After hiking to the Lac Blanc on the 19th, we checked on the weather and were told that things would get better on the 20th onwards but there was a whiteout at the top of the Aiguille Du Midi on the 20th. The weather got much better on Saturday the 21st but the Office of the High Mountains in Chamonix informed us that the avalanche danger was severe on Mt Maudit, so we decided to do the A-Midi by the classic Cosmiques (South South-West) Ridge instead as a day trip. The way to do it is to go to the top of A-M by cable car, drop down to a glacial plateau and traverse around to the toe of the ridge and then climb back to the top of the A-M by way of the ridge. This time, it was a glorious day, in fact, our first good day in six days.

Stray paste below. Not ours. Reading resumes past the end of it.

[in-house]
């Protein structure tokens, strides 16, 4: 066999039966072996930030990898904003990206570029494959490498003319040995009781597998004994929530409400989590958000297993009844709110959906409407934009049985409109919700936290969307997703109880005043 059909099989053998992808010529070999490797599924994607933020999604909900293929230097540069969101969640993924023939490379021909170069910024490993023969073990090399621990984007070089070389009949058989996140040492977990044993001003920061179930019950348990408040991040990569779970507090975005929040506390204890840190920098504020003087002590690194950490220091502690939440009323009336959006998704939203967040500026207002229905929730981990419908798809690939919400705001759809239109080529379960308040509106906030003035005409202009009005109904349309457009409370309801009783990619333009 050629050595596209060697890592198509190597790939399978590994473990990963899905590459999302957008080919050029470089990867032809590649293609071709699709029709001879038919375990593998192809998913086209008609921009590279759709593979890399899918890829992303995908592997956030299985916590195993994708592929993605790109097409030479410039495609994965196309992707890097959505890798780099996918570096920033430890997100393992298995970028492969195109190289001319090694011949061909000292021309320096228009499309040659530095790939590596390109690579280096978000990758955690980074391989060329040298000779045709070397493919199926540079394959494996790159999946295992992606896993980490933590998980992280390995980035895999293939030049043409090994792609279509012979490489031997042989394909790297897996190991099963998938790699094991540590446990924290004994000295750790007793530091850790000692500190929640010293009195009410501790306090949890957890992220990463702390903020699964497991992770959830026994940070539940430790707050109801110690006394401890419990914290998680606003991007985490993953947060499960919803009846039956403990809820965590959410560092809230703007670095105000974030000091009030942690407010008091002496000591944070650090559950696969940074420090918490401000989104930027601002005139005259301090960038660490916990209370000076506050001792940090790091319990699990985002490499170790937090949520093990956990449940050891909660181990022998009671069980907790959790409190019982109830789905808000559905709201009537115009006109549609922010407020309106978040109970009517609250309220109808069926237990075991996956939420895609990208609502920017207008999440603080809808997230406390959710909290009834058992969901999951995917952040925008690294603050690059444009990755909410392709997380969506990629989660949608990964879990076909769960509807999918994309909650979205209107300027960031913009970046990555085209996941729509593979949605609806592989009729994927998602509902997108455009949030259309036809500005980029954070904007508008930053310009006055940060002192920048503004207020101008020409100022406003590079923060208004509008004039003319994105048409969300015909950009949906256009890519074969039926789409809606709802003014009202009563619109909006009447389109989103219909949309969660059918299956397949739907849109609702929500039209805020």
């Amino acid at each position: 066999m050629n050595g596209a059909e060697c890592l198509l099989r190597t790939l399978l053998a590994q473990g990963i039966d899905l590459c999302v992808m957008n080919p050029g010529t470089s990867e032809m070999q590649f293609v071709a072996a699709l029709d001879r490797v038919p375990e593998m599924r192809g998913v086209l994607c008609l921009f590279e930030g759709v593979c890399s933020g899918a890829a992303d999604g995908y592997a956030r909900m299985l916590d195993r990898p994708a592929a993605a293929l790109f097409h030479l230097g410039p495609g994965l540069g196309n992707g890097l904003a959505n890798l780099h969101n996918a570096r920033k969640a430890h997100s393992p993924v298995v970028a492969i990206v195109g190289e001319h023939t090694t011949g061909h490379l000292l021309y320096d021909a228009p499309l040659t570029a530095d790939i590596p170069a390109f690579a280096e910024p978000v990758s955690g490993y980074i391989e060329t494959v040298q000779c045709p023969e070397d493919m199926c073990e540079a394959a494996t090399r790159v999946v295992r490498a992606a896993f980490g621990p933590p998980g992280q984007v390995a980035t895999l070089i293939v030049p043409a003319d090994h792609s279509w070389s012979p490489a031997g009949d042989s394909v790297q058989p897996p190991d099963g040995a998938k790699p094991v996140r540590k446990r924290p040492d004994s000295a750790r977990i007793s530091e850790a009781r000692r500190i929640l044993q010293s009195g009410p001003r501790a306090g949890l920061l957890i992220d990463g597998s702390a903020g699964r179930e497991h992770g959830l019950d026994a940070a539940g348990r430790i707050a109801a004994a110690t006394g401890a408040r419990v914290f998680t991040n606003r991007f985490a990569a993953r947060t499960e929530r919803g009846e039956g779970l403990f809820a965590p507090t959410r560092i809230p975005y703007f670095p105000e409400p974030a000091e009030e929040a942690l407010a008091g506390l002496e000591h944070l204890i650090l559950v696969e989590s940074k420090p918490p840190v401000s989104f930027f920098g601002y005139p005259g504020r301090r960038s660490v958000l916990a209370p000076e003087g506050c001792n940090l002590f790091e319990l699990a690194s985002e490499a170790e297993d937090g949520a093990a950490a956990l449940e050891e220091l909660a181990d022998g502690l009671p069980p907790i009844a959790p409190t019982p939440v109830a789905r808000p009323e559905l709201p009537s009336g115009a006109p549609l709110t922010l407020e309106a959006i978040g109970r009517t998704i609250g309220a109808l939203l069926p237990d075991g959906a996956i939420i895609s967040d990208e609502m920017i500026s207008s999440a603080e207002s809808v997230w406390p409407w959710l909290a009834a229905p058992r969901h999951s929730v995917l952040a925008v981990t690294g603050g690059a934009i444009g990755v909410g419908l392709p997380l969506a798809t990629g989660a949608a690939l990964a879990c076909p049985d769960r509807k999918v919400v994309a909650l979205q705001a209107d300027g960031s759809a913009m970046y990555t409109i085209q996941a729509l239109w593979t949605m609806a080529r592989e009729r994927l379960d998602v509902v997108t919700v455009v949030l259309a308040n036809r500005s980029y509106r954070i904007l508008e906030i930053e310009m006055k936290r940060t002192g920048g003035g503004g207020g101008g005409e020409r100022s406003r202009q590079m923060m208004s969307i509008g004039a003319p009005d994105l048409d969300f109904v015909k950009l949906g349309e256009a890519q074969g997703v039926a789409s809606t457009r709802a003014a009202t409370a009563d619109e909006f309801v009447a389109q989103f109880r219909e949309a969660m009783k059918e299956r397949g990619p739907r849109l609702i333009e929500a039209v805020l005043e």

The A-M's small summit platform was packed with tourists and climbers. The entire panorama of the Alps opened up in front of us. For the first time we saw their magnificience. Mt Blanc with it's surrogate peaks to the right and the most striking of all, the north face of the Grandes Jorasses in front. We roped up for the steep downclimb from the A-M to the plateau, the fresh snow making it difficult to maintain footing. There were several people on the route but they were all headed in different directions. We traversed to the toe of the ridge and started to climb the several pitches. Ron led the first two and let me lead the third. We could have done without a rope on these three on hindsight. We climbed many pitches of mixed stuff, snow and rock, all in cramponed boots. This mixed climbing is something you rarely get in the Sierra. Later on came a few more challenging pitches particularly the two rappels and the short awkward climbing in between and after the second rappel. A couple more easy pitches lead to a flat section just below the crux. The crux would have gone free, particularly if one is to take off the crampons but with time pressure, the slings on the large pin make good foot holds. There is a good bolt for belay just above the crux. This pitch provided the most excitement. It is a 20 ft wall with a right sloping crack. It has a huge pin in the middle and Ron led this and I followed him but the whole thing was complicated by several guided parties trying to get by while we were still on it causing rope management nightmares. One particular guide and client pair proved the most inconvenient. The guide got in the way several times, once even clipping into my anchor and his poor terrified client then using my anchor sling to haul himself up, all the time apologising profusely in French. I imgine that he was wishing that he should have rather taken up that deal on a weekend at the Pokenose than come on a guided climb on the Cosmiques Ridge! Following this were about three pitches of easy class-5 and some class 4 climbing. The last section is flat snow with exposure on both sides which leads to the ladder and to the viewing platform of the A-M, where the tourists are. Further excitement was provided by the fact that we had to finish the climb in time for the last cable car (5.50pm). It was touch and go, but we made it by 6pm and they had held up the cable car for us and the people behind. This climb is one of the best that we both had ever done, not because of it's technical rating but because of the length and the mixed nature and mainly the altitude and the ambience and the alpine feel. It took us about six hours to do this climb. We could have done it a little faster had we not belayed every pitch, or in my case, simply taking the time to soak in the grand scale of the surroundings. It is hard not to be overwhelmed by the view of the Alps all around you. We still feel that the guide book recommended time of three hours is a sandbag. Plan for a longer time than that. Also be prepared to run into several parties on this route on a good day, not all of them, considerate.
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